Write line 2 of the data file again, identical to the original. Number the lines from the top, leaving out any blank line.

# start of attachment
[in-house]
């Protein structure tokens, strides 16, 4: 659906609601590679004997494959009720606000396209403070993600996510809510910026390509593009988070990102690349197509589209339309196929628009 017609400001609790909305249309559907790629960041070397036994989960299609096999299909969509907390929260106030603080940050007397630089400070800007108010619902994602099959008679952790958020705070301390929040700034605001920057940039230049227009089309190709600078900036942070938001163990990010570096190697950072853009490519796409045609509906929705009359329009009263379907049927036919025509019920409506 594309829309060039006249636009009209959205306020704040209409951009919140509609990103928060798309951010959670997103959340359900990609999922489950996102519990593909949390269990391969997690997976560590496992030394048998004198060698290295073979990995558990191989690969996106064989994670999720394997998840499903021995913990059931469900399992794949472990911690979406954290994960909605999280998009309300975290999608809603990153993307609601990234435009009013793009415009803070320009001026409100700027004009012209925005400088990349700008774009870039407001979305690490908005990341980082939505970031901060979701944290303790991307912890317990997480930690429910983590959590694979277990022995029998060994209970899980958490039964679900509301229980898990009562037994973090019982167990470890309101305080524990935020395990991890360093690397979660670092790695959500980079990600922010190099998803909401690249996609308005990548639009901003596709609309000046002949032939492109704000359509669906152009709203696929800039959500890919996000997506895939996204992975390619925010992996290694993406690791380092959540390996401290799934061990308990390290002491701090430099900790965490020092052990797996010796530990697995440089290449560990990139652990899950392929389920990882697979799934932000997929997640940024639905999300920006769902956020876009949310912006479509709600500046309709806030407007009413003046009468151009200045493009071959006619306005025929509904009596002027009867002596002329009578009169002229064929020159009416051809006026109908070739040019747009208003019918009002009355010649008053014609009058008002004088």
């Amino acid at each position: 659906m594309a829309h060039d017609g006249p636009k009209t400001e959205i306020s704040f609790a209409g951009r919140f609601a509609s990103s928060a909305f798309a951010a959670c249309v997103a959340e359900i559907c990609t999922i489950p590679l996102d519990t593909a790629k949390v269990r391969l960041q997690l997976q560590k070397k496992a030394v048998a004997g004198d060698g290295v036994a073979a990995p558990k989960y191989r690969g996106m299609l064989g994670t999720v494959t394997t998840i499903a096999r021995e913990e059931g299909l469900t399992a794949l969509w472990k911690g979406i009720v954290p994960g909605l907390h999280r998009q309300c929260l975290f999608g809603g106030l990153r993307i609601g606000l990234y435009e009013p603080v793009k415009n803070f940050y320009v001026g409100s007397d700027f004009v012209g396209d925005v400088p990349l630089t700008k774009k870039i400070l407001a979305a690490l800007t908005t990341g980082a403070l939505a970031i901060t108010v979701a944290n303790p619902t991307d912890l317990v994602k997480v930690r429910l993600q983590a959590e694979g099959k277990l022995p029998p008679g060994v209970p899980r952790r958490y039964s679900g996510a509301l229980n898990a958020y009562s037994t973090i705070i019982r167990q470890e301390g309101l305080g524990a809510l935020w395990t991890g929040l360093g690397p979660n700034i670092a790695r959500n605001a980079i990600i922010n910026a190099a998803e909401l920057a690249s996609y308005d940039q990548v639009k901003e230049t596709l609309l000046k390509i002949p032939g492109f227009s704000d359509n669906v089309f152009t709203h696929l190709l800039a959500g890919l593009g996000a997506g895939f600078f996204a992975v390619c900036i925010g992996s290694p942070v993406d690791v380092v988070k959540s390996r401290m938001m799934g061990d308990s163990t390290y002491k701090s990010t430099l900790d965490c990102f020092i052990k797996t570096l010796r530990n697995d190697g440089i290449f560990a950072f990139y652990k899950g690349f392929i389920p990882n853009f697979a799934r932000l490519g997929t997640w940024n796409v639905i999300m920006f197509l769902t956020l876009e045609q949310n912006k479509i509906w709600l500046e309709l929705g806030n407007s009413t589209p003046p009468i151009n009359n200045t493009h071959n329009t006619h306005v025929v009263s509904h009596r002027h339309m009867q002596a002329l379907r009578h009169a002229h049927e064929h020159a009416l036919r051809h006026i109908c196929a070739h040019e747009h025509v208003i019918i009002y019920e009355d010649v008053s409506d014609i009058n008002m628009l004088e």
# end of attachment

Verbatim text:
């Protein structure tokens, strides 16, 4: 659906609601590679004997494959009720606000396209403070993600996510809510910026390509593009988070990102690349197509589209339309196929628009 017609400001609790909305249309559907790629960041070397036994989960299609096999299909969509907390929260106030603080940050007397630089400070800007108010619902994602099959008679952790958020705070301390929040700034605001920057940039230049227009089309190709600078900036942070938001163990990010570096190697950072853009490519796409045609509906929705009359329009009263379907049927036919025509019920409506 594309829309060039006249636009009209959205306020704040209409951009919140509609990103928060798309951010959670997103959340359900990609999922489950996102519990593909949390269990391969997690997976560590496992030394048998004198060698290295073979990995558990191989690969996106064989994670999720394997998840499903021995913990059931469900399992794949472990911690979406954290994960909605999280998009309300975290999608809603990153993307609601990234435009009013793009415009803070320009001026409100700027004009012209925005400088990349700008774009870039407001979305690490908005990341980082939505970031901060979701944290303790991307912890317990997480930690429910983590959590694979277990022995029998060994209970899980958490039964679900509301229980898990009562037994973090019982167990470890309101305080524990935020395990991890360093690397979660670092790695959500980079990600922010190099998803909401690249996609308005990548639009901003596709609309000046002949032939492109704000359509669906152009709203696929800039959500890919996000997506895939996204992975390619925010992996290694993406690791380092959540390996401290799934061990308990390290002491701090430099900790965490020092052990797996010796530990697995440089290449560990990139652990899950392929389920990882697979799934932000997929997640940024639905999300920006769902956020876009949310912006479509709600500046309709806030407007009413003046009468151009200045493009071959006619306005025929509904009596002027009867002596002329009578009169002229064929020159009416051809006026109908070739040019747009208003019918009002009355010649008053014609009058008002004088």